25 September 2014 Volume :2 Issue :50

Southern African Students Attend Intensive Water Resources Management Course

Southern African Students Attend Intensive Water Resources Management Course
From Left: Mr Sam Mwanangombe, Ms Faith Chivava, Mr Hastings Mbale, Mr Greshan Malibe and Dr Michael Mengistu.

Four master’s students from across southern Africa are currently at UKZN to take part in an intensive 12-week course on Geographic Information Systems and Earth Observation (GISEO) in Integrated Water Resources Management (IWRM) as part of the Waternet Master’s Programme.

The Waternet Master’s Programme is aimed at facilitating capacity-building in the management of water resources in Africa by training master’s level students at universities in specialised aspects of water resources management. UKZN, whose Hydrology discipline has been linked to Waternet since 2000, has acted as a host institution for offering one of the specialised courses since 2011.

The students who take part in the courses are all registered at either the University of Dar es Salaam in Tanzania or the University of Zimbabwe, and are hosted by seven universities in southern Africa for the specific courses. The programme takes on between 20 and 25 students each year, four of whom come to UKZN’s School of Agricultural, Earth and Environmental Sciences (SAEES) to focus on the GISEO aspect of water resource management.

Dr Michael Mengistu, a postdoctoral researcher at SAEES, is the course co-ordinator for the programme. He oversees the lectures, field trips, assignments and tests for the four students, three of whom are registered with the University of Zimbabwe and one of whom is registered at the University of Dar es Salaam.

UKZN offers these students modules in advanced Geographic Information Systems (GIS), spatial analysis for water resources management, earth observation for hydrological analysis, and earth observation and water resources management.

Mengistu believes that UKZN offers a high quality, comprehensive course programme in a relatively short time. The programme also gives students the opportunity to learn from international experts, with two lecturers from the Faculty of Geo-Information Science and Earth Observation (ITC) of the University of Twente visiting UKZN over two weeks in September to impart some of their knowledge of GISEO to the students.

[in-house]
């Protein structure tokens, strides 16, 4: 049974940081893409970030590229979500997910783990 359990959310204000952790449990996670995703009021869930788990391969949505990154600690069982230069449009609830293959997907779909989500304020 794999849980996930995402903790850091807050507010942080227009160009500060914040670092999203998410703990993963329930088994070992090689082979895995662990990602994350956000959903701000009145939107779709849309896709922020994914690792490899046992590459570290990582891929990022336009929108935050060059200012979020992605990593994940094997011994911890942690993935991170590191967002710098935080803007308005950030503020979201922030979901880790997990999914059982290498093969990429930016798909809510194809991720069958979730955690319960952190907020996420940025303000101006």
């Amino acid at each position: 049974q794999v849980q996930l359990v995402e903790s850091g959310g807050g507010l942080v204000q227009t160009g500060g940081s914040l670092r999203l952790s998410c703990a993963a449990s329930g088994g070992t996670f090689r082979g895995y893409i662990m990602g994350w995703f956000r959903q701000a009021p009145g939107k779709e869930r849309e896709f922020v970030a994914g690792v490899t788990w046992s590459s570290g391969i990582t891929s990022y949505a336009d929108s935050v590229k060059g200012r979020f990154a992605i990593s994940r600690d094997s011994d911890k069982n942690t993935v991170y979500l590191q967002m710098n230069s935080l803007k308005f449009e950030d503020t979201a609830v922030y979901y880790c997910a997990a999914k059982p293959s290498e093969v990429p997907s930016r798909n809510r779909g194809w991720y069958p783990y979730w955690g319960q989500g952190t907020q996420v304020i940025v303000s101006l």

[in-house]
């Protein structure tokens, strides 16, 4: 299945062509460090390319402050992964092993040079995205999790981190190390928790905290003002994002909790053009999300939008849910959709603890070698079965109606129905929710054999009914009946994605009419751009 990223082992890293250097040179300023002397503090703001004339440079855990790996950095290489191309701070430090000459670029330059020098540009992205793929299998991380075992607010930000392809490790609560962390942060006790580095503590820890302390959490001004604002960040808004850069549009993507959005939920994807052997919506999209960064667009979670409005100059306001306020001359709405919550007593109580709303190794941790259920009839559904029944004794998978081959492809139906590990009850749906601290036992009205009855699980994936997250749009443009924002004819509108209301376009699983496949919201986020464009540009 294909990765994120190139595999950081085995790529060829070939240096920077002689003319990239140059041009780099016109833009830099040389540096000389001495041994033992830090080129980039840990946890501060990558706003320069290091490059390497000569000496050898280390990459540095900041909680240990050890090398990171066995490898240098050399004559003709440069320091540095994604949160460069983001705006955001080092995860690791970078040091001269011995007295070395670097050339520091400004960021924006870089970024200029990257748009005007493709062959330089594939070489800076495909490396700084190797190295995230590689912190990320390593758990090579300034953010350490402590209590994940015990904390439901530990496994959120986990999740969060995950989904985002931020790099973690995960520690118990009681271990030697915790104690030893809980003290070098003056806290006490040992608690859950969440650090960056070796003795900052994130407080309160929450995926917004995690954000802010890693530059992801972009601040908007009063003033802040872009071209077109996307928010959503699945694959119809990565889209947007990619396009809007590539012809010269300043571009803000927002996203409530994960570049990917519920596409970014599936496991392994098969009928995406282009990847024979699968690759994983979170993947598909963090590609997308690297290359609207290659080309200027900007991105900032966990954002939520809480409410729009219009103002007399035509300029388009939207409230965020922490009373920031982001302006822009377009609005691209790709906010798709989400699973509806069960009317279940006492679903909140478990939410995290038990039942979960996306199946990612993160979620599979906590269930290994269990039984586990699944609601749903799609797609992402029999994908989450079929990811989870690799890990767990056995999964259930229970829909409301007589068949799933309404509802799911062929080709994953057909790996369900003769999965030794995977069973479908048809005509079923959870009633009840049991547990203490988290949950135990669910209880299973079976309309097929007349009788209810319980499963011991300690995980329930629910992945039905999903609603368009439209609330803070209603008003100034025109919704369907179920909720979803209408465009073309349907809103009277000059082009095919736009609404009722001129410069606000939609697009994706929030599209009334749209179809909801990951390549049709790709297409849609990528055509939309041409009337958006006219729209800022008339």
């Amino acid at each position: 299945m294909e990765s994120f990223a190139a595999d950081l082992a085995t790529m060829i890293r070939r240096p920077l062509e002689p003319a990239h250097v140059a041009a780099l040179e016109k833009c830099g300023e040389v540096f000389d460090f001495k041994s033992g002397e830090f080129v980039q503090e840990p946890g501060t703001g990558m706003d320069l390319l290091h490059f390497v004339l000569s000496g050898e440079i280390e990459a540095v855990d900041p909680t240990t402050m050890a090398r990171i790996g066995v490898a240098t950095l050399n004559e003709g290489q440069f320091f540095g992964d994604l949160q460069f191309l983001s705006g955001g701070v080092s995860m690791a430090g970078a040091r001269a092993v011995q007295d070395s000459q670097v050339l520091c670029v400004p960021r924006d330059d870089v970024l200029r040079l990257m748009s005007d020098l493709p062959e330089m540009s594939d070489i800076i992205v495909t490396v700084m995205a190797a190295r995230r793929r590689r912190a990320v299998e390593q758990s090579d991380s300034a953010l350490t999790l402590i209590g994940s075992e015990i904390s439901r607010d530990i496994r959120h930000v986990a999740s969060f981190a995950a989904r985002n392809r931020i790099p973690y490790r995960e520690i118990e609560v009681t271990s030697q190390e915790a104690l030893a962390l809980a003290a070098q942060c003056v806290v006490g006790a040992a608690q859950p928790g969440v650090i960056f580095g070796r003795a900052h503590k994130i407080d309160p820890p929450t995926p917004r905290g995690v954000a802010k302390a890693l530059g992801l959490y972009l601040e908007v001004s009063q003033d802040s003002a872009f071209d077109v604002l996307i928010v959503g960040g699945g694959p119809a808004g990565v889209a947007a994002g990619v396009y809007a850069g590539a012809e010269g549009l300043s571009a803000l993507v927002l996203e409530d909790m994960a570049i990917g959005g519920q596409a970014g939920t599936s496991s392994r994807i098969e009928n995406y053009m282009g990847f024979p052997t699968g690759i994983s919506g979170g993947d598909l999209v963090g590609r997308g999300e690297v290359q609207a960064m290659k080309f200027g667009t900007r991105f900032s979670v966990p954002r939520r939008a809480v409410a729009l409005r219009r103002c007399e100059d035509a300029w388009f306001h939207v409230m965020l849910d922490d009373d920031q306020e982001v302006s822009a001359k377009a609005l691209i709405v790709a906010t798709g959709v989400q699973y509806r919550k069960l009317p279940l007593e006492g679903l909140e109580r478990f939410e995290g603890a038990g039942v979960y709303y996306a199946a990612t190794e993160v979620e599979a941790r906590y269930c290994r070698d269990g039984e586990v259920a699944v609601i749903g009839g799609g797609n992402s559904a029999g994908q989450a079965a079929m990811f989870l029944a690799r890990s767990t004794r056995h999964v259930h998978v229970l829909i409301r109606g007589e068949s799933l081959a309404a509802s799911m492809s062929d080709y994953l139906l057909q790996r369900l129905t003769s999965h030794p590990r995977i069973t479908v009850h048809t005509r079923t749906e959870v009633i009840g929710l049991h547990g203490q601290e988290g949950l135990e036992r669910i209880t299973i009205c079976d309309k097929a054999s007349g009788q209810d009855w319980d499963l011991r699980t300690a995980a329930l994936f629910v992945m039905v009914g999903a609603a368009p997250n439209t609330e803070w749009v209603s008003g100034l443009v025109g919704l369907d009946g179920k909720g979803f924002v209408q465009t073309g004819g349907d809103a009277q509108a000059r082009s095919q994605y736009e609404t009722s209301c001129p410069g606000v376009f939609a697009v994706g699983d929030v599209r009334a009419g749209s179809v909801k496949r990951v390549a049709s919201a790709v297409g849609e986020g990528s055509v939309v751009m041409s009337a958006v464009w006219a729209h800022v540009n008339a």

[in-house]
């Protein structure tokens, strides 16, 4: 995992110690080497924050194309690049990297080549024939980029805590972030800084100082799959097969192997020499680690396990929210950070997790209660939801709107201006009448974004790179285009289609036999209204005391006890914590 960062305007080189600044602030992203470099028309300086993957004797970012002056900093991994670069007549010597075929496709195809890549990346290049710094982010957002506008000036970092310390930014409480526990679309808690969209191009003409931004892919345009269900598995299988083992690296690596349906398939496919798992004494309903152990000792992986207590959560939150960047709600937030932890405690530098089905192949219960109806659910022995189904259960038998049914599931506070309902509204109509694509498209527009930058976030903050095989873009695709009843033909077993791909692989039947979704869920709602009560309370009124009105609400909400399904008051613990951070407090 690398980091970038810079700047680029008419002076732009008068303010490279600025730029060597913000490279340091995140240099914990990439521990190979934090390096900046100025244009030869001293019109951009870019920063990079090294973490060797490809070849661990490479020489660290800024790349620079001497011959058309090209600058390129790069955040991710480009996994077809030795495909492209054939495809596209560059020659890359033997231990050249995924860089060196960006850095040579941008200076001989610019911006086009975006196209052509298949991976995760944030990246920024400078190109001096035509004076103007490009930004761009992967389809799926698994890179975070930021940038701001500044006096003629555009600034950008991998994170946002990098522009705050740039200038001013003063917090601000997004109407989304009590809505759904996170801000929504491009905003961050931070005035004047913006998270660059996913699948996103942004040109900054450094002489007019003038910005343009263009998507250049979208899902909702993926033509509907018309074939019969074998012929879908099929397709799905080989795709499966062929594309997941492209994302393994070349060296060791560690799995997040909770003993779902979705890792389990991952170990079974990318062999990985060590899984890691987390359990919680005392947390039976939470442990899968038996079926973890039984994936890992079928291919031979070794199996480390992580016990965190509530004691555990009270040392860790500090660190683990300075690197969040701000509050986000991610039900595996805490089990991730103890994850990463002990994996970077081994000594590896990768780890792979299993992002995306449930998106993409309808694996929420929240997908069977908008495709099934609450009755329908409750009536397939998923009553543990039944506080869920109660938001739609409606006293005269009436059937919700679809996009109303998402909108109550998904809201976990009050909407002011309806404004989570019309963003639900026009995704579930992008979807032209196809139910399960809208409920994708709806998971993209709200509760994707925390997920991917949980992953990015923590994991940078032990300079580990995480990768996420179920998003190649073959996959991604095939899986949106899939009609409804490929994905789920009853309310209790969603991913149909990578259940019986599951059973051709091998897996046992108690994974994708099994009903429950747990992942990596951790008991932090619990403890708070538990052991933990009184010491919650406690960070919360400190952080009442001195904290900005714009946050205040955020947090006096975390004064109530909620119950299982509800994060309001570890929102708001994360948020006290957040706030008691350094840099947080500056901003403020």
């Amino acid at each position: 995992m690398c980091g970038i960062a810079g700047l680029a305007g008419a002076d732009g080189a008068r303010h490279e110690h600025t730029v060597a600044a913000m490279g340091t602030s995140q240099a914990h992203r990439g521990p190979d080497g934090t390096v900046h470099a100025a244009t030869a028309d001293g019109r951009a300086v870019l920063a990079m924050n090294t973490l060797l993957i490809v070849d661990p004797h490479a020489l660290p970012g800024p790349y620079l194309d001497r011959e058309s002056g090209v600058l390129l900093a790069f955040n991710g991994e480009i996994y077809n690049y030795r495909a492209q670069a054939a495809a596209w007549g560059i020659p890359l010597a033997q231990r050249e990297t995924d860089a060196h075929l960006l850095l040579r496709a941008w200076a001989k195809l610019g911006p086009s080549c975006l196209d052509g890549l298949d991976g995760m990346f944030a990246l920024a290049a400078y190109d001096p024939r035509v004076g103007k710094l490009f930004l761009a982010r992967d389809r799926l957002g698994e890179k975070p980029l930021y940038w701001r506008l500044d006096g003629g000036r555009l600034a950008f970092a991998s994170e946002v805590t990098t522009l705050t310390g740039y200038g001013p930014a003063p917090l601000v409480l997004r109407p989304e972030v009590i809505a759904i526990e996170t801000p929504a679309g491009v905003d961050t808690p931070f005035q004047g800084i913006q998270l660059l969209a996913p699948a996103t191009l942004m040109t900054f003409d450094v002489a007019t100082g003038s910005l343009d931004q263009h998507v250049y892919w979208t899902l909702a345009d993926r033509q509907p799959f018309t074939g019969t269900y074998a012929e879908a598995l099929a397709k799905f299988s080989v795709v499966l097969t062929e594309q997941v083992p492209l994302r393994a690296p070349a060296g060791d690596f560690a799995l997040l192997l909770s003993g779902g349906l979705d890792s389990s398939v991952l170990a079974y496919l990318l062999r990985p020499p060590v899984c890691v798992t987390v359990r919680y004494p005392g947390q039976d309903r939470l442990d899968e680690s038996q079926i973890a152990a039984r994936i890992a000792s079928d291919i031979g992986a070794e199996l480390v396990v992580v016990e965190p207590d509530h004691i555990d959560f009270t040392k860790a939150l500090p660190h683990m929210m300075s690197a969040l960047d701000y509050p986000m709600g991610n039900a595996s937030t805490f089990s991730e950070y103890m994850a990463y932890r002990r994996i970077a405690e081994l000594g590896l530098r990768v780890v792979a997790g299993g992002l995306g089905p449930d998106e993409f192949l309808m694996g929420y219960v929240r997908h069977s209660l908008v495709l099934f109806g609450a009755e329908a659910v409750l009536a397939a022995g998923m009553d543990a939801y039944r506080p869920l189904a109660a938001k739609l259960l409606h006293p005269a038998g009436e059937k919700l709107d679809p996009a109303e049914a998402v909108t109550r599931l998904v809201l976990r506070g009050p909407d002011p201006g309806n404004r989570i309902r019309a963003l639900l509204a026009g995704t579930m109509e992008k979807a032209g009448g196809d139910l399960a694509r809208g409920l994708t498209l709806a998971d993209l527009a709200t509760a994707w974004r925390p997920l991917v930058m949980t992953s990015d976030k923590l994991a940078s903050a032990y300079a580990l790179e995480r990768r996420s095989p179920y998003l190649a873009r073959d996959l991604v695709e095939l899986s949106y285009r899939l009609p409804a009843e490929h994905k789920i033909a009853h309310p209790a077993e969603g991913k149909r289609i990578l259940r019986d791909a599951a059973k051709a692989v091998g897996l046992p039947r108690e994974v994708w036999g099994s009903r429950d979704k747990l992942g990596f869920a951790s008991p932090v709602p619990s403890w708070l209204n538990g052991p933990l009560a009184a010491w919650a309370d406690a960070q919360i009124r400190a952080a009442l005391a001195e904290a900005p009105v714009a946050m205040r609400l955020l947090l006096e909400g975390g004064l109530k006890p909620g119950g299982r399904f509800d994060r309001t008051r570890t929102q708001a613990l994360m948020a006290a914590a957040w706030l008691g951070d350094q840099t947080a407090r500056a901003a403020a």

During their time at UKZN, the students make two field trips, one of which is to the Two Streams catchment near Seven Oaks on the Greytown Road. This site is one of the “Living Laboratories” that the Centre for Water Resources Research (CWRR) at SAEES makes use of.

Ms Faith Chivava of the University of Zimbabwe said that she elected to come to UKZN because it has the best studies in Hydrology.

‘South Africa is using advanced technology, for example, the Cosmic Ray Probe, which is rare elsewhere,’ she explained. ‘The interactions we have with lecturers here also provide options for us in terms of mentors for our research.’

Mr Sam Mwanangombe, also from the University of Zimbabwe, said that the arrangement of the course is excellent and has opened his eyes to what is lacking in this kind of course in other institutions.

‘We now have a lot of room to go and improve systems in our home countries after seeing how research in South Africa has improved water resource management; it’s really challenged us. It’s given us vision as to where institutions should go,’ he added.

The students agreed that the range of experience offered on the course has helped to create a network of discussion around issues of water resource management. Mr Greshan Malibe, who completed his Honours at the University of Zululand before registering with the University of Dar es Salaam for the MSc programme, said that seeing the equipment and research at UKZN challenges him to go back and improve things at the University of Zululand.

The students also said that they particularly enjoyed the field trips and were warmed by the friendly reception they received at UKZN. Mwanangombe said he found the lecturers willing to go above and beyond for students, and added that the available facilities and libraries are a fantastic resource.

Mr Hastings Mbale, registered with the University of Zimbabwe, said that the learning structure of the course at UKZN also facilitates retention of the knowledge they receive as there are practical aspects to their studies.

Mengistu added the University also contributed to Waternet by offering specialised short courses in Climate Change and Water Resources Management and a specialist field school in hydrological experimentation. Professor Graham Jewitt of the Centre for Water Resource and Research Management (CWRRM) is also an elected member of the Waternet governing board.

Mengistu also alluded to the importance of a programme like this in helping to enhance capacity to deal with cross-border issues across all countries in the region.

Christine Cuénod

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